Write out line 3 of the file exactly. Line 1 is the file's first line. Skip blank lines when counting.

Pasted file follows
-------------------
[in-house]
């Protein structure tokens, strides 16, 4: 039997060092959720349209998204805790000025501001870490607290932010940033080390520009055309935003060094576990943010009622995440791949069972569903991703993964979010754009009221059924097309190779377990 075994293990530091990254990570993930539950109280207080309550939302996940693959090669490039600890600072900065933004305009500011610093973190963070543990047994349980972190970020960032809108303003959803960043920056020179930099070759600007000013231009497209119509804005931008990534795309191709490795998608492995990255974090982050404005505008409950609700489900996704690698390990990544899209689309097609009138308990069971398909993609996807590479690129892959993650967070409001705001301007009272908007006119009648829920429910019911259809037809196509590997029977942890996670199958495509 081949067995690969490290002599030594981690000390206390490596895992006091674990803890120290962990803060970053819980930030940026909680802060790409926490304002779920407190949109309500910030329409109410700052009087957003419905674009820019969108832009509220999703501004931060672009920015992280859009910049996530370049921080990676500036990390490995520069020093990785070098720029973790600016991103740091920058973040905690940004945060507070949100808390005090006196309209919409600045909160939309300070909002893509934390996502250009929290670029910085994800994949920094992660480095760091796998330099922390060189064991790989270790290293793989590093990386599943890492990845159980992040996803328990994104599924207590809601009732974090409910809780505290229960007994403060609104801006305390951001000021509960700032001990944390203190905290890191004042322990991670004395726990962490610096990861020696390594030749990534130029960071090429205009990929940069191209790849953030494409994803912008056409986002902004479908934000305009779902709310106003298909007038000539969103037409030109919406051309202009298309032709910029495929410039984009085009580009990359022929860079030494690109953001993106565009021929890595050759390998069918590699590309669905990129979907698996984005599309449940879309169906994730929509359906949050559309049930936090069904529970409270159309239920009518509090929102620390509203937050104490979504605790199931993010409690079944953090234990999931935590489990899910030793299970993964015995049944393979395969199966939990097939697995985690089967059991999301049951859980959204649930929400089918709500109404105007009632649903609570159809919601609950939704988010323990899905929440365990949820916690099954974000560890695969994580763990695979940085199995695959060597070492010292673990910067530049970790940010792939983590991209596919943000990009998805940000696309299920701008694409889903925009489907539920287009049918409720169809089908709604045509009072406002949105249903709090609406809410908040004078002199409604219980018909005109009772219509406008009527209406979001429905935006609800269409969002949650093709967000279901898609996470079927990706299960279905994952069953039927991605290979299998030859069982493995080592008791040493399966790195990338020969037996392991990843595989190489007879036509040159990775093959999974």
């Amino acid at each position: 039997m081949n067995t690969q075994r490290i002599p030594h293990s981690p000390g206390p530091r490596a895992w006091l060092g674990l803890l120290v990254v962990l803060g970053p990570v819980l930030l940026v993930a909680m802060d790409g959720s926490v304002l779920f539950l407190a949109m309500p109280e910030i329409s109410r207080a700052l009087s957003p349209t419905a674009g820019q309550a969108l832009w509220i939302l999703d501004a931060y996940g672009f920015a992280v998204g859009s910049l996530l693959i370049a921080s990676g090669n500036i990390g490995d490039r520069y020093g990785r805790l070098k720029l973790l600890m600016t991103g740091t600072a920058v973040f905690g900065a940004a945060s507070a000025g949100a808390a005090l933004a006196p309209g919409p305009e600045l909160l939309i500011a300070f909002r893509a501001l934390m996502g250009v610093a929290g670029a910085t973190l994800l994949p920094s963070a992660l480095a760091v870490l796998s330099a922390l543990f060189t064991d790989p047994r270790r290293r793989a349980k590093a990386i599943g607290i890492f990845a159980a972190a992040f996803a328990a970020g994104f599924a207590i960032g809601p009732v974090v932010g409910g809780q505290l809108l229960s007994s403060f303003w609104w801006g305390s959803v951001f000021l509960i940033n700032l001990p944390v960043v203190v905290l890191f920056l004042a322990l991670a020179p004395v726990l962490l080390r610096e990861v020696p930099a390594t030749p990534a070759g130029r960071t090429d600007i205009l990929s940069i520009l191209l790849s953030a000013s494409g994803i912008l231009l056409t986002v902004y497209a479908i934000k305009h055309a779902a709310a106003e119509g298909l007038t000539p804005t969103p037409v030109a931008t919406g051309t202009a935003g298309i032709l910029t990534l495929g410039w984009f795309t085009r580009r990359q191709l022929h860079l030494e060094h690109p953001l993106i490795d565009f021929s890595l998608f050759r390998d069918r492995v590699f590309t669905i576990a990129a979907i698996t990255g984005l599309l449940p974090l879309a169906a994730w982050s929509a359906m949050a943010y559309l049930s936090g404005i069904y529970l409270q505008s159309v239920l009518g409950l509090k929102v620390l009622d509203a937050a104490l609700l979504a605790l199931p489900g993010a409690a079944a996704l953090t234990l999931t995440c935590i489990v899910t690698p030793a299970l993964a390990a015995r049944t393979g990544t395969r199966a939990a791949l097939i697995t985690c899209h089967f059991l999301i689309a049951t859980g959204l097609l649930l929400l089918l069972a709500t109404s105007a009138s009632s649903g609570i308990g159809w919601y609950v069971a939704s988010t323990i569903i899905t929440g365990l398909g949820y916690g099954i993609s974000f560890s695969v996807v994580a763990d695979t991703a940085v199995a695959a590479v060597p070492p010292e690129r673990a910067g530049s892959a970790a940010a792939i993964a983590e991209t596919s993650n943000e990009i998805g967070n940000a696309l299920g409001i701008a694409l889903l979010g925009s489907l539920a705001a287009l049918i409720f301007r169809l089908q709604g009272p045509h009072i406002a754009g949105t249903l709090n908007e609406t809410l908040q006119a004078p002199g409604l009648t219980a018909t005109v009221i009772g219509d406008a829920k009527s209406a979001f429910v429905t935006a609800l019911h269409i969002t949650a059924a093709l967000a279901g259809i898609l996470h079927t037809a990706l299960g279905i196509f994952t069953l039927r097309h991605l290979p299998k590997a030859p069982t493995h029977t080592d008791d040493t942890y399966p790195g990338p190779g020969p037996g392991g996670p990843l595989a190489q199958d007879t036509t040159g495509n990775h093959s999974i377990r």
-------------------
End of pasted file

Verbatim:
């Amino acid at each position: 039997m081949n067995t690969q075994r490290i002599p030594h293990s981690p000390g206390p530091r490596a895992w006091l060092g674990l803890l120290v990254v962990l803060g970053p990570v819980l930030l940026v993930a909680m802060d790409g959720s926490v304002l779920f539950l407190a949109m309500p109280e910030i329409s109410r207080a700052l009087s957003p349209t419905a674009g820019q309550a969108l832009w509220i939302l999703d501004a931060y996940g672009f920015a992280v998204g859009s910049l996530l693959i370049a921080s990676g090669n500036i990390g490995d490039r520069y020093g990785r805790l070098k720029l973790l600890m600016t991103g740091t600072a920058v973040f905690g900065a940004a945060s507070a000025g949100a808390a005090l933004a006196p309209g919409p305009e600045l909160l939309i500011a300070f909002r893509a501001l934390m996502g250009v610093a929290g670029a910085t973190l994800l994949p920094s963070a992660l480095a760091v870490l796998s330099a922390l543990f060189t064991d790989p047994r270790r290293r793989a349980k590093a990386i599943g607290i890492f990845a159980a972190a992040f996803a328990a970020g994104f599924a207590i960032g809601p009732v974090v932010g409910g809780q505290l809108l229960s007994s403060f303003w609104w801006g305390s959803v951001f000021l509960i940033n700032l001990p944390v960043v203190v905290l890191f920056l004042a322990l991670a020179p004395v726990l962490l080390r610096e990861v020696p930099a390594t030749p990534a070759g130029r960071t090429d600007i205009l990929s940069i520009l191209l790849s953030a000013s494409g994803i912008l231009l056409t986002v902004y497209a479908i934000k305009h055309a779902a709310a106003e119509g298909l007038t000539p804005t969103p037409v030109a931008t919406g051309t202009a935003g298309i032709l910029t990534l495929g410039w984009f795309t085009r580009r990359q191709l022929h860079l030494e060094h690109p953001l993106i490795d565009f021929s890595l998608f050759r390998d069918r492995v590699f590309t669905i576990a990129a979907i698996t990255g984005l599309l449940p974090l879309a169906a994730w982050s929509a359906m949050a943010y559309l049930s936090g404005i069904y529970l409270q505008s159309v239920l009518g409950l509090k929102v620390l009622d509203a937050a104490l609700l979504a605790l199931p489900g993010a409690a079944a996704l953090t234990l999931t995440c935590i489990v899910t690698p030793a299970l993964a390990a015995r049944t393979g990544t395969r199966a939990a791949l097939i697995t985690c899209h089967f059991l999301i689309a049951t859980g959204l097609l649930l929400l089918l069972a709500t109404s105007a009138s009632s649903g609570i308990g159809w919601y609950v069971a939704s988010t323990i569903i899905t929440g365990l398909g949820y916690g099954i993609s974000f560890s695969v996807v994580a763990d695979t991703a940085v199995a695959a590479v060597p070492p010292e690129r673990a910067g530049s892959a970790a940010a792939i993964a983590e991209t596919s993650n943000e990009i998805g967070n940000a696309l299920g409001i701008a694409l889903l979010g925009s489907l539920a705001a287009l049918i409720f301007r169809l089908q709604g009272p045509h009072i406002a754009g949105t249903l709090n908007e609406t809410l908040q006119a004078p002199g409604l009648t219980a018909t005109v009221i009772g219509d406008a829920k009527s209406a979001f429910v429905t935006a609800l019911h269409i969002t949650a059924a093709l967000a279901g259809i898609l996470h079927t037809a990706l299960g279905i196509f994952t069953l039927r097309h991605l290979p299998k590997a030859p069982t493995h029977t080592d008791d040493t942890y399966p790195g990338p190779g020969p037996g392991g996670p990843l595989a190489q199958d007879t036509t040159g495509n990775h093959s999974i377990r």